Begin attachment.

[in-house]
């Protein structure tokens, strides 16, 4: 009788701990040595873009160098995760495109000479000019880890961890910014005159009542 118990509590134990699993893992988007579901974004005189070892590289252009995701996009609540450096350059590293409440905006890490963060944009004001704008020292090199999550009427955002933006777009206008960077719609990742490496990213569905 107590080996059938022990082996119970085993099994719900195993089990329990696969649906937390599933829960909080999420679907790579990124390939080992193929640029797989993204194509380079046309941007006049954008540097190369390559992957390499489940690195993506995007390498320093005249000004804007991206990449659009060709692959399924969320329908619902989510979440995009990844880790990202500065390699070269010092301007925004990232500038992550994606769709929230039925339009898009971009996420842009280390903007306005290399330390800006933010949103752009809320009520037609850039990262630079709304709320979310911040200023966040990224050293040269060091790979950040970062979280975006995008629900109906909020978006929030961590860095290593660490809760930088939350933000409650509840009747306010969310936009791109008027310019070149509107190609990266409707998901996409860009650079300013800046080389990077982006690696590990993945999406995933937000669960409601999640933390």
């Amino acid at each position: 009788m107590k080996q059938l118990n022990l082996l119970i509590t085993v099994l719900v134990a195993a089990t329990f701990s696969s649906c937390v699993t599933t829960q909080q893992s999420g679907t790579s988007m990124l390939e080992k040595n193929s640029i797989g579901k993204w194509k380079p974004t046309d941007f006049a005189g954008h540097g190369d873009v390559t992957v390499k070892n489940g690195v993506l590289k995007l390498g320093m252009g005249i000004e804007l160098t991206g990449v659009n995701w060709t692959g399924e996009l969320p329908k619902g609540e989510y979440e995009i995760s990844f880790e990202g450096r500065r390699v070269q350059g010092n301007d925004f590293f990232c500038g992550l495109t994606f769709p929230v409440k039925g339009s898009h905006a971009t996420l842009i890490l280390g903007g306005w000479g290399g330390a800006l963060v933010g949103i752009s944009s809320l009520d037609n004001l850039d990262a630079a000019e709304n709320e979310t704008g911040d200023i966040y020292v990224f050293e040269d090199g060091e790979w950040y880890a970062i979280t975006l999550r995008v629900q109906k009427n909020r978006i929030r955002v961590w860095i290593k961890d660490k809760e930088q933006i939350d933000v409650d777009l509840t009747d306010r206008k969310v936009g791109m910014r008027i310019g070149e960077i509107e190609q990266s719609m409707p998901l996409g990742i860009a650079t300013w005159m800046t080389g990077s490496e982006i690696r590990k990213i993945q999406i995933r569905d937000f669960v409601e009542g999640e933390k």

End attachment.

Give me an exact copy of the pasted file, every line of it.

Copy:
[in-house]
């Protein structure tokens, strides 16, 4: 009788701990040595873009160098995760495109000479000019880890961890910014005159009542 118990509590134990699993893992988007579901974004005189070892590289252009995701996009609540450096350059590293409440905006890490963060944009004001704008020292090199999550009427955002933006777009206008960077719609990742490496990213569905 107590080996059938022990082996119970085993099994719900195993089990329990696969649906937390599933829960909080999420679907790579990124390939080992193929640029797989993204194509380079046309941007006049954008540097190369390559992957390499489940690195993506995007390498320093005249000004804007991206990449659009060709692959399924969320329908619902989510979440995009990844880790990202500065390699070269010092301007925004990232500038992550994606769709929230039925339009898009971009996420842009280390903007306005290399330390800006933010949103752009809320009520037609850039990262630079709304709320979310911040200023966040990224050293040269060091790979950040970062979280975006995008629900109906909020978006929030961590860095290593660490809760930088939350933000409650509840009747306010969310936009791109008027310019070149509107190609990266409707998901996409860009650079300013800046080389990077982006690696590990993945999406995933937000669960409601999640933390």
């Amino acid at each position: 009788m107590k080996q059938l118990n022990l082996l119970i509590t085993v099994l719900v134990a195993a089990t329990f701990s696969s649906c937390v699993t599933t829960q909080q893992s999420g679907t790579s988007m990124l390939e080992k040595n193929s640029i797989g579901k993204w194509k380079p974004t046309d941007f006049a005189g954008h540097g190369d873009v390559t992957v390499k070892n489940g690195v993506l590289k995007l390498g320093m252009g005249i000004e804007l160098t991206g990449v659009n995701w060709t692959g399924e996009l969320p329908k619902g609540e989510y979440e995009i995760s990844f880790e990202g450096r500065r390699v070269q350059g010092n301007d925004f590293f990232c500038g992550l495109t994606f769709p929230v409440k039925g339009s898009h905006a971009t996420l842009i890490l280390g903007g306005w000479g290399g330390a800006l963060v933010g949103i752009s944009s809320l009520d037609n004001l850039d990262a630079a000019e709304n709320e979310t704008g911040d200023i966040y020292v990224f050293e040269d090199g060091e790979w950040y880890a970062i979280t975006l999550r995008v629900q109906k009427n909020r978006i929030r955002v961590w860095i290593k961890d660490k809760e930088q933006i939350d933000v409650d777009l509840t009747d306010r206008k969310v936009g791109m910014r008027i310019g070149e960077i509107e190609q990266s719609m409707p998901l996409g990742i860009a650079t300013w005159m800046t080389g990077s490496e982006i690696r590990k990213i993945q999406i995933r569905d937000f669960v409601e009542g999640e933390k």